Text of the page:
It’s advertised everywhere: on TV infomercials playing at fitness centers; in mailers from local mom-and-pop shops; on windows at gas stations and on electronic signs at vape shops. It’s the product known by three letters: CBD.
Cannabidiol, or CBD, is enjoying extraordinary popularity, spurred in the past year by the passage of a national 2018 Farm Bill that legalized the sale of CBD products. The law reclassified CBD from an illegal substance, monitored by the U.S. Justice Department, to a managed crop regulated by the Department of Agriculture.
Sales of CBD were on track to hit $5 billion by the end of 2019, a 706% increase since 2018, according to a report by Brightfield Group, a Chicago research firm focused on the legal CBD and cannabis markets.
As to the future, sales are expected to exceed $20 billion nationwide by 2024, according to BDS Analytics, another research firm focused on the global cannabinoid industry, and Arcview Market Research. “The forecast includes products sold through licensed dispensaries, pharmaceuticals, and in general market retail — from cafes and smoke shops to grocery stores, pharmacies and mass merchants,” the report states.
But this fast-growing fledgling industry is not without challenges: educating the public about the benefits of the product; overcoming the stigma of being affiliated with an illegal substance; quality control; and policy and regulatory hurdles. Last June, both the NH Department of Health and Human Services and the NH Liquor Commission announced CBD is not a permitted additive and cannot be added to food and drink. (That said, the presence of CBD in all kinds of edible products is readily available.)
What is CBD?
But let’s back up. CBD is a non-intoxicating compound derived from hemp. The Hemp Farming Act of 2018 allows the production of industrial hemp with a tetrahydrocannabinol (THC) concentration of no more than 0.3%.
THC is the psychoactive compound in marijuana that makes users feel high. Since that law change, hemp oil has been widely adopted as a supplement used in tinctures and lotions that claim a bevy of health benefits, from relieving pain to reducing anxiety and inflammation and inducing sleep. CBD manufacturers and retailers interviewed for this article stress they make no medical claims about their products. And they say while people of all ages are trying CBD products, the majority of their clients are age 60 and older looking for pain relief.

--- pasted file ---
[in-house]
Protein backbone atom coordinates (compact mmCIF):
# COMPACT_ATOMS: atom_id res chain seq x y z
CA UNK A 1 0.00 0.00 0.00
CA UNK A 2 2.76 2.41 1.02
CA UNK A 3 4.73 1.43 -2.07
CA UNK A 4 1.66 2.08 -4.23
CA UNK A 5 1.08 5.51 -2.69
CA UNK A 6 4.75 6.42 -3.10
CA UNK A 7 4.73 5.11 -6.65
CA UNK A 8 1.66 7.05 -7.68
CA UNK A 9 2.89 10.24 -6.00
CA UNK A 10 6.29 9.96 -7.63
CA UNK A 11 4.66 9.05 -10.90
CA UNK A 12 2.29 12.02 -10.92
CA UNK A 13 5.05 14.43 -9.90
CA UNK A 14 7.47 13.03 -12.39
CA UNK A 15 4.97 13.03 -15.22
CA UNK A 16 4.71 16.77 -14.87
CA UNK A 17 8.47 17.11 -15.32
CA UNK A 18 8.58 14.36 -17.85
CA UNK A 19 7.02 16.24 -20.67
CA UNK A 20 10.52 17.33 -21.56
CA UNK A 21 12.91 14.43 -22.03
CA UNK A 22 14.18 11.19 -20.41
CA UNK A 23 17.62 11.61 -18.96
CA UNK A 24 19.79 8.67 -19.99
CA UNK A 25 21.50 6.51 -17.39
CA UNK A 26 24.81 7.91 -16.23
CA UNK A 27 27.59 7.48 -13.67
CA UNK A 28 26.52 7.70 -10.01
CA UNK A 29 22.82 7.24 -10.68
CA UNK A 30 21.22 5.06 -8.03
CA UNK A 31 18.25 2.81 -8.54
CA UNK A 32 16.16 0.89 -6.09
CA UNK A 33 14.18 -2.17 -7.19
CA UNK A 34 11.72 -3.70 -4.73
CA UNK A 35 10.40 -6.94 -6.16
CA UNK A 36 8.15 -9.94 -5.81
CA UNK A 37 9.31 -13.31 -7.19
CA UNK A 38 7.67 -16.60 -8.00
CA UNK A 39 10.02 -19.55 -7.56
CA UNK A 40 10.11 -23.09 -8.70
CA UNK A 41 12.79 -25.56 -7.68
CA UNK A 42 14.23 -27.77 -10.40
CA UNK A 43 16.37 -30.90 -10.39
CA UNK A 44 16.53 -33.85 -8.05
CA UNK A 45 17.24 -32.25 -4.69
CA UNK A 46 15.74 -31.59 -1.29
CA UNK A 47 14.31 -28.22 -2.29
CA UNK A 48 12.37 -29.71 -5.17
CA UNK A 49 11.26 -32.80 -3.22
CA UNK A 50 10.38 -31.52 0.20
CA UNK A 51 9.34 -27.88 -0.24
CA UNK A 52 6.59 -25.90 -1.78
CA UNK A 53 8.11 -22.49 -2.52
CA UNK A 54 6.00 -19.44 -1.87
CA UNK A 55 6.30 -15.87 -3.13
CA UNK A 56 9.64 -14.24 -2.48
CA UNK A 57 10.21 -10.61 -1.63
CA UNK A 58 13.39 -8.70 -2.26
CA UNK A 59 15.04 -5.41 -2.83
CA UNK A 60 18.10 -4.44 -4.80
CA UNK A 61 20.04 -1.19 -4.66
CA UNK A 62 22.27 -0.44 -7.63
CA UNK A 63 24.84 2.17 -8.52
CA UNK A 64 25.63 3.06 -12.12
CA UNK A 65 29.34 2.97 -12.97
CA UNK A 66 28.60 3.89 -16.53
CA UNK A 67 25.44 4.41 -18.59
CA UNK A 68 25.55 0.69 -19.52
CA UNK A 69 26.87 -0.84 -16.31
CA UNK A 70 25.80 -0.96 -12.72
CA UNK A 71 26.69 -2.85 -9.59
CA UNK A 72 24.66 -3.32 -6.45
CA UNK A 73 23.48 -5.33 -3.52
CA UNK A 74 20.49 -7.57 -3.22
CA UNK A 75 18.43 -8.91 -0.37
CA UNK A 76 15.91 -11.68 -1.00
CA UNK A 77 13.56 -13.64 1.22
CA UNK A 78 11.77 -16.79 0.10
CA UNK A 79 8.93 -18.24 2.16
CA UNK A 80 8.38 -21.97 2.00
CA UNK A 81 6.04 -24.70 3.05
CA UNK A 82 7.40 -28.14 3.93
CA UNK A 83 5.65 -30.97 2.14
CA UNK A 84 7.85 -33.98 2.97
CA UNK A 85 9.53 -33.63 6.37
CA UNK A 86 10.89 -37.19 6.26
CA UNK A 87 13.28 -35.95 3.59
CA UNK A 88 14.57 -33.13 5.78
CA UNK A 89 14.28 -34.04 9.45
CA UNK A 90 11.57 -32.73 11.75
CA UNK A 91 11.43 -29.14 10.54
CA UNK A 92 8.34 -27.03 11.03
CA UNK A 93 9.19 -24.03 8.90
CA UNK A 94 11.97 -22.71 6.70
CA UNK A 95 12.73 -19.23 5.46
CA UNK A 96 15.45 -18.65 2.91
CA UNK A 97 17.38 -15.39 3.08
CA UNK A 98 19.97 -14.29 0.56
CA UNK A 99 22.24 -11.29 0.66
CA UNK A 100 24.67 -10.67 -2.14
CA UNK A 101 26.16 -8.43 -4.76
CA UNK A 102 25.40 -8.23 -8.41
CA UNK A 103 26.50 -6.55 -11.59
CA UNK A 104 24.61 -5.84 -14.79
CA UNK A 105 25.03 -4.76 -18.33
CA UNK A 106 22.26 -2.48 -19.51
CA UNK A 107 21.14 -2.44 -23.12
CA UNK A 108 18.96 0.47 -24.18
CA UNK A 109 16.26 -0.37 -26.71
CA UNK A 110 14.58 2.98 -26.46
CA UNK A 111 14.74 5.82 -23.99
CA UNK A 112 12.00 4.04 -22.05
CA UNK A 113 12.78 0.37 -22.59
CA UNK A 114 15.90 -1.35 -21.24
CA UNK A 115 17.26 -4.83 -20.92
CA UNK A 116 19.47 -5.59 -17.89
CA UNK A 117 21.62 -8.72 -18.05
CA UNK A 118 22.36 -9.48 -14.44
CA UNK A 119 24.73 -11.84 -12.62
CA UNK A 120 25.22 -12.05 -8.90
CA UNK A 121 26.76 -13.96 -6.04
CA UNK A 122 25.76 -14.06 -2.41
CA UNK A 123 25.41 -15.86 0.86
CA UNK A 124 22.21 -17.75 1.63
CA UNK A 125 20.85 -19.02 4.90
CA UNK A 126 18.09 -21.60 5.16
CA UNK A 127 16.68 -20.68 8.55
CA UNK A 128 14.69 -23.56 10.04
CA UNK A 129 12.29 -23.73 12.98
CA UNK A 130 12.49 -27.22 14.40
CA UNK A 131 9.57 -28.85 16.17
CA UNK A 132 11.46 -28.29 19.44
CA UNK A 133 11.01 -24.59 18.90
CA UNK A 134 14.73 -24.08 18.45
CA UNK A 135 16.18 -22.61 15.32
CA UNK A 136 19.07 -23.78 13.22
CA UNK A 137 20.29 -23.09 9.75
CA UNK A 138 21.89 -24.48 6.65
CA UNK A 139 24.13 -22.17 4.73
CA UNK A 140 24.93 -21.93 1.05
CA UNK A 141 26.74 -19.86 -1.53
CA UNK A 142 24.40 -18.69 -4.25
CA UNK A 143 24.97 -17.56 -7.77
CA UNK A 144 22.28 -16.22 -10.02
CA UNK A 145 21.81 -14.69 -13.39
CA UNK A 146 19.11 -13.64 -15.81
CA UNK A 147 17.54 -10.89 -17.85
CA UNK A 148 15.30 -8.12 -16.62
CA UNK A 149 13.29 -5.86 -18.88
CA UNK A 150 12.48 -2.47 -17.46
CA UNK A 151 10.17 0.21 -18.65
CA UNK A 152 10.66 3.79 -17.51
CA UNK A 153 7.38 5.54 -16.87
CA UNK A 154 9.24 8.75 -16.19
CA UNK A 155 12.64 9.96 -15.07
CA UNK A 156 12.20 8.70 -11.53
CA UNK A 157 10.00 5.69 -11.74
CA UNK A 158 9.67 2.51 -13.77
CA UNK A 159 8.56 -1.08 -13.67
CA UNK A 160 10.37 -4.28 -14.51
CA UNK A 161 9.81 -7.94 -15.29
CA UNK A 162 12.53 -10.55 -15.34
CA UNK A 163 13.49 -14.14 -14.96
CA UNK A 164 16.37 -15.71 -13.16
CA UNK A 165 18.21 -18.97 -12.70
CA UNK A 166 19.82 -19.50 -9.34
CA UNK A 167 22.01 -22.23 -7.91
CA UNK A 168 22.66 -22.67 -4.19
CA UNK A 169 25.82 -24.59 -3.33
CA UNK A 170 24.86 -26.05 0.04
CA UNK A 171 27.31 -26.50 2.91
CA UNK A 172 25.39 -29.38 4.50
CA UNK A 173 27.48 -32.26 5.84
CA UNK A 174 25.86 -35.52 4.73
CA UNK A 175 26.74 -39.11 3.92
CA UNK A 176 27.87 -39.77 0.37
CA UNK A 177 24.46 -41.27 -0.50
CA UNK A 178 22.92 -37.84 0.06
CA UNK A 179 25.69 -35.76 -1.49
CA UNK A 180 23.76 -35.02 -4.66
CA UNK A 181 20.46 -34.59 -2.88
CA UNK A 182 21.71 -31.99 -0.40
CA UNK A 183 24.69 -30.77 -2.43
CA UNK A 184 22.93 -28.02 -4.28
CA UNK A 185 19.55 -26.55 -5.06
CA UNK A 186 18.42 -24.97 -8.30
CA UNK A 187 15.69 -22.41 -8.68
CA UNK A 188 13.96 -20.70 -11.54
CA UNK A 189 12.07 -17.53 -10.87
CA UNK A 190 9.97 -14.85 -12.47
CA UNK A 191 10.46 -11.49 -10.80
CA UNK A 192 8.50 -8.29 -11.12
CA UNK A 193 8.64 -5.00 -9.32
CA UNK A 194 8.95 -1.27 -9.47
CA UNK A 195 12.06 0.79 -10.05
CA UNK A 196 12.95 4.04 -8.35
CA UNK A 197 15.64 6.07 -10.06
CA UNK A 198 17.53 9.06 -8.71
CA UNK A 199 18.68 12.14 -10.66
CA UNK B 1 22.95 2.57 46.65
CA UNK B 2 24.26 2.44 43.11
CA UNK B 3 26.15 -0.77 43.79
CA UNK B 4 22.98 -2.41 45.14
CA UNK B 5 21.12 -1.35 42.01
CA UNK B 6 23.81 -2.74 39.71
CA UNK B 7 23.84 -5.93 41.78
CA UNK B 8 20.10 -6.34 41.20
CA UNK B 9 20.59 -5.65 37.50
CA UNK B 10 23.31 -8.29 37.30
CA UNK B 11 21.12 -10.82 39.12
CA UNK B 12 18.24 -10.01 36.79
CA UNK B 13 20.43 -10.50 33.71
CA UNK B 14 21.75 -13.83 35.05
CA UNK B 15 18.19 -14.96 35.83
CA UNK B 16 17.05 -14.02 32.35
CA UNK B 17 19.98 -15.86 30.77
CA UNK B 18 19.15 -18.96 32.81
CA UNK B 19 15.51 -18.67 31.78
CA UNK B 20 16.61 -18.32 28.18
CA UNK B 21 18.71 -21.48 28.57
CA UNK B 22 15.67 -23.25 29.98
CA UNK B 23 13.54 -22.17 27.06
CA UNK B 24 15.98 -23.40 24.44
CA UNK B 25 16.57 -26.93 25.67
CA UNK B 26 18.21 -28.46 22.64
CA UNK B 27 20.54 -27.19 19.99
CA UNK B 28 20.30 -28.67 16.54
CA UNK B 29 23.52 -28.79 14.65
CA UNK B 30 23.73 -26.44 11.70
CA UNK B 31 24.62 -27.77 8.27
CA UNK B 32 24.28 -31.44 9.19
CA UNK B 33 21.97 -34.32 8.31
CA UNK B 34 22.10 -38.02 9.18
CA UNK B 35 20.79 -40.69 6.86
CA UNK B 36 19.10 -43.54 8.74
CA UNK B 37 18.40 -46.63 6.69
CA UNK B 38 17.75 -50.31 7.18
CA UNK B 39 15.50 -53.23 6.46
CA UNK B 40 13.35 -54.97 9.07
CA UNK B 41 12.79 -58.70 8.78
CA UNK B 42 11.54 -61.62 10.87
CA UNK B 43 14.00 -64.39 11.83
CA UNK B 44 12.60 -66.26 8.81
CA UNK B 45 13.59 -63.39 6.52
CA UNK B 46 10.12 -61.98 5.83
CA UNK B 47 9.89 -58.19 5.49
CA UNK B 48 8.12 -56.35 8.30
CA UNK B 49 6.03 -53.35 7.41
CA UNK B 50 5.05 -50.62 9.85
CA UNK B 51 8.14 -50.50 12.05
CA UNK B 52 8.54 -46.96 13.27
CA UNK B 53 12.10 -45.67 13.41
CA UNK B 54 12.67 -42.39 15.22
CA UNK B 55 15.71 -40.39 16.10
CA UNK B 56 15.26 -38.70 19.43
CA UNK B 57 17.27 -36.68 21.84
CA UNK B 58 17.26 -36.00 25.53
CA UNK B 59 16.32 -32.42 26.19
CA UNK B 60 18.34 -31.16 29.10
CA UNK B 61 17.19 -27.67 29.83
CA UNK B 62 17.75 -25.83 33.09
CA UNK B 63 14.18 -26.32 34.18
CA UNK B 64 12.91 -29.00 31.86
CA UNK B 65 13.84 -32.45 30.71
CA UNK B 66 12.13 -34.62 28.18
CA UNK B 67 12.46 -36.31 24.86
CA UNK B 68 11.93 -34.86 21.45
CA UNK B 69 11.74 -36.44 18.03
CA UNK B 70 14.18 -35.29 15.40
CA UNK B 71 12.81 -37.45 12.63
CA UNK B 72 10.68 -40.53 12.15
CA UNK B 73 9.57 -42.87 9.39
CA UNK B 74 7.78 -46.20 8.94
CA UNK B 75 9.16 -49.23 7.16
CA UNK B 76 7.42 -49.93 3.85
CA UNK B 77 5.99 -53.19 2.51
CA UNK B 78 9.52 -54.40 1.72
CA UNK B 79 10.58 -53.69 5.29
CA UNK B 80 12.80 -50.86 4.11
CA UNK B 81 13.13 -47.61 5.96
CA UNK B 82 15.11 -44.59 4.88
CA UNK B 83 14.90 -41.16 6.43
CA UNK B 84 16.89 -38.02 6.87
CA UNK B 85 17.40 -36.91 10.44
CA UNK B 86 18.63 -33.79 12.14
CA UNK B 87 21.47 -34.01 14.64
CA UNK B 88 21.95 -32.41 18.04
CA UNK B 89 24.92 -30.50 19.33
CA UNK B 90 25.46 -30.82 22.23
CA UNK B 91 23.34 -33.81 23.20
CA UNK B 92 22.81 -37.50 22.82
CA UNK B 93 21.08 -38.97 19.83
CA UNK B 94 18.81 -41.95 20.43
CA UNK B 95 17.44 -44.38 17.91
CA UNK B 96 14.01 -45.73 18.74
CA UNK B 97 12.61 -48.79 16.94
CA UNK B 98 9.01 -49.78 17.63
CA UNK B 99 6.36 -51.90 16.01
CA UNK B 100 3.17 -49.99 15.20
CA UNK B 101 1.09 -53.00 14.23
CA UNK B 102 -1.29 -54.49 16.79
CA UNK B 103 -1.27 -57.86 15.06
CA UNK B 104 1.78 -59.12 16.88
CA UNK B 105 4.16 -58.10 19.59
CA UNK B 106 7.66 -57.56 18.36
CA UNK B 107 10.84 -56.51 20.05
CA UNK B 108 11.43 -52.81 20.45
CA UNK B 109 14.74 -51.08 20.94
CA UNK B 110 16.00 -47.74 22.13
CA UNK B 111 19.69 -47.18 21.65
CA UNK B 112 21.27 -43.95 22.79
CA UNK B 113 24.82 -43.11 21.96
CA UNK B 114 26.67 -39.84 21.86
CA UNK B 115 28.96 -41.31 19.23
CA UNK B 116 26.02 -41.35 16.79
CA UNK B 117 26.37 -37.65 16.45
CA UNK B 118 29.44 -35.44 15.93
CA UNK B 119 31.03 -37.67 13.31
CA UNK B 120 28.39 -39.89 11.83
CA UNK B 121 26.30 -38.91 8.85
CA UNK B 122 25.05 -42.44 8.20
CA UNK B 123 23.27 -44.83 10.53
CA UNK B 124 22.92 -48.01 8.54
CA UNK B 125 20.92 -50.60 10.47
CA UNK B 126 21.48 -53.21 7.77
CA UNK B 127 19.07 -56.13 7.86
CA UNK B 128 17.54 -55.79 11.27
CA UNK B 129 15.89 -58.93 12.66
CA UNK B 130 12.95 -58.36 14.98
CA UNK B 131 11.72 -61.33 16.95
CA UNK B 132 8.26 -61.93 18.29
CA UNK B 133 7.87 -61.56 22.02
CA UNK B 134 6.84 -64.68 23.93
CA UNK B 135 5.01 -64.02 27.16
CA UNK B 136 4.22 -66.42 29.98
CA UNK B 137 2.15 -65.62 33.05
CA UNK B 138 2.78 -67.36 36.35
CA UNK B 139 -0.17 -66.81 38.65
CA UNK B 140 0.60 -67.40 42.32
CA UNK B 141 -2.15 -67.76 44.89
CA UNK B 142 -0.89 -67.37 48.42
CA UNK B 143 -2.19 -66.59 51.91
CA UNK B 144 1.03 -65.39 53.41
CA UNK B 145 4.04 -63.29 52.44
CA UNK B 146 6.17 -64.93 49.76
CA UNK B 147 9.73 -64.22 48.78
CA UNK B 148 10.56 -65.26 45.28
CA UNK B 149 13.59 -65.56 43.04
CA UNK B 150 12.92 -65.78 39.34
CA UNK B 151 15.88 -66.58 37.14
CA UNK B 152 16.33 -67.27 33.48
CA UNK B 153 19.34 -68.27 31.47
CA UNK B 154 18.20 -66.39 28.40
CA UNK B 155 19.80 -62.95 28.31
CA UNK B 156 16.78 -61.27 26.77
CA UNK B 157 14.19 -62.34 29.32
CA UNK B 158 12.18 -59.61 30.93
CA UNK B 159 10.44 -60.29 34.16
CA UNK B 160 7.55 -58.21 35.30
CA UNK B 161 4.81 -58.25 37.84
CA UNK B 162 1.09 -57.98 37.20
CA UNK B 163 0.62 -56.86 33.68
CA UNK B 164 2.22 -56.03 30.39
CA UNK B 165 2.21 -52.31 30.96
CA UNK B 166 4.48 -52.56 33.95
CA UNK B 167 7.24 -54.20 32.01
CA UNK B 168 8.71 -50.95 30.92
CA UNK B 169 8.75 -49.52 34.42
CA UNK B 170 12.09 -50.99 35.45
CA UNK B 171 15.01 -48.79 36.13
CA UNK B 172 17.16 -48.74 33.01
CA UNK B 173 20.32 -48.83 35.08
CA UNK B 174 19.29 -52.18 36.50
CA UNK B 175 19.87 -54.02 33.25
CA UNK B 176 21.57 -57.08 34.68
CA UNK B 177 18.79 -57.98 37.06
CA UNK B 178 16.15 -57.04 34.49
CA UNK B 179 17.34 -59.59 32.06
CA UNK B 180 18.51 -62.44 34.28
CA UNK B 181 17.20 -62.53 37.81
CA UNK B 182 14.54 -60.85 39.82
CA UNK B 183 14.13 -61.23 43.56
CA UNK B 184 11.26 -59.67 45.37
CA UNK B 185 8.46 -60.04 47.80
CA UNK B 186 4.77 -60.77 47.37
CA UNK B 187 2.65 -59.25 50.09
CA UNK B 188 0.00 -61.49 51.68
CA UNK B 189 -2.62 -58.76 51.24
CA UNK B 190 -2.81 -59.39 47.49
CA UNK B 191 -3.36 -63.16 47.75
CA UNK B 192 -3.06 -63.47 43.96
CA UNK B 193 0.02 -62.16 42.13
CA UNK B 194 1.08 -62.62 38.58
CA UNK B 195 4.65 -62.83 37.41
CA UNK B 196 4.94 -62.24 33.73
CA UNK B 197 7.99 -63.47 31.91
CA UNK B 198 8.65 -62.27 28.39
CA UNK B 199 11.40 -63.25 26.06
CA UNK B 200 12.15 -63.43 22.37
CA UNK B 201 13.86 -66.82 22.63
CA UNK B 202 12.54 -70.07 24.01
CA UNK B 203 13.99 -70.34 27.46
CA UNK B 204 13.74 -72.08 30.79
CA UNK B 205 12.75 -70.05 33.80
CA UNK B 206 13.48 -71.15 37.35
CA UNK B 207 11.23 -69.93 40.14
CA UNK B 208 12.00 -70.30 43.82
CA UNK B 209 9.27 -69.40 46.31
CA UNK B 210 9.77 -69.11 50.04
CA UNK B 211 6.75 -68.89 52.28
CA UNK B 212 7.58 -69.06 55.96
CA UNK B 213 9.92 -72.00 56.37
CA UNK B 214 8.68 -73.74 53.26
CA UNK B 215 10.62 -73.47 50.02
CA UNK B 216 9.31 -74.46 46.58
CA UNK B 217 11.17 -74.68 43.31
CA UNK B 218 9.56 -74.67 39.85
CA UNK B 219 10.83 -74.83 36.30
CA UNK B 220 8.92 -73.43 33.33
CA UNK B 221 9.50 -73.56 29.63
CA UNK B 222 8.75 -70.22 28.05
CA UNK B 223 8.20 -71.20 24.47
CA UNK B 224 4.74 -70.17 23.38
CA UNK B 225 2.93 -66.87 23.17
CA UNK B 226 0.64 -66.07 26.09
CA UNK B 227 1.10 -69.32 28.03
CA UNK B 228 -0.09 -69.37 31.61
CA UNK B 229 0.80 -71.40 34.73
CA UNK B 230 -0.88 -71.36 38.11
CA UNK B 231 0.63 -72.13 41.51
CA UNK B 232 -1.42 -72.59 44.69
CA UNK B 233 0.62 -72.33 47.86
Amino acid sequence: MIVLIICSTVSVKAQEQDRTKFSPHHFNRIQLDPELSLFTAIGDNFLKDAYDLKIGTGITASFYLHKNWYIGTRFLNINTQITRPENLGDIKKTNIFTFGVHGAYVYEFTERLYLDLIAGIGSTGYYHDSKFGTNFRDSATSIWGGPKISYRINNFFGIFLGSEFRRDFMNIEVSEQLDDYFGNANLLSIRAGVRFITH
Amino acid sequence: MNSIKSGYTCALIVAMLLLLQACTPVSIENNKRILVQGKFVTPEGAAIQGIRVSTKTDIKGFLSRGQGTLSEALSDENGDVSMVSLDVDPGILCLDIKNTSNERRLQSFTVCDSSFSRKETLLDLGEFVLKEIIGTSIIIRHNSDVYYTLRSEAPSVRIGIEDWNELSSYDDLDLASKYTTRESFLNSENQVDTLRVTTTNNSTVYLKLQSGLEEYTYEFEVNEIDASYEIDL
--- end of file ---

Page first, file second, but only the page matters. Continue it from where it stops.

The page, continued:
CBD interacts with the endocannabinoid system to “maintain bodily homeostasis through millions of cells throughout the body” and interacts with receptor cells to “repair them quickly,” says Michael Johnson (pictured), CEO of Holy Smokes and Nature’s Pure CBD Oil, both in Manchester.
When asked why people use CBD products, Kirby Mastrangelo, owner of Hempire, says, she encourages people to research the endocannabinoid system to see how CBD products may help them.
The Business Behind CBD
From retailers to manufacturers, CBD is launching a new wave of entrepreneurs in NH and it is finding its way into a variety of products. Johnson was an early entrant into the CBD scene. He says he built his business by riding trends and knowing when to pivot. Holy Smokes opened in 2009 as a cigar store, then refocused on vaping products and has since added CBD to its mix. In 2013, he launched Nature’s Pure CBD Oil, which distributes CBD products manufactured in Philadelphia.
Johnson became aware of CBD six years ago after a relative used CBD oil to calm anxiety. The relative’s results made him a true believer. Now 40% of sales at Holy Smokes come from CBD products. Nature’s Pure CBD Oil now has 600 accounts nationwide and Johnson says most of that business is tinctures—oil dropped under the tongue.
While CBD businesses were not prevalent when Johnson delved into the market, he says competition is now stiff. “The market has become saturated.”
Hempire, which is growing, has two stores in Massachusetts and recently opened two more in NH. There are also national chains like CBD American Shaman, a nationwide franchise with seven retail outlets across NH. They sell tinctures, topical creams and dog treats. As of October, CBD American Shaman franchised 352 stores with more than “400 stores coming soon,” according to its website. Four of those stores will open in Nashua (two locations), Portsmouth and Rochester.
Casey Stingel, a franchise owner of three stores, was initially a customer who tried American Shaman’s CBD products to address anxiety issues and found it worked. He then decided to open a shop in Londonderry last March with an initial investment of $30,000.
Casey Stingel, owner of three American Shaman stores in NH. Courtesy photo.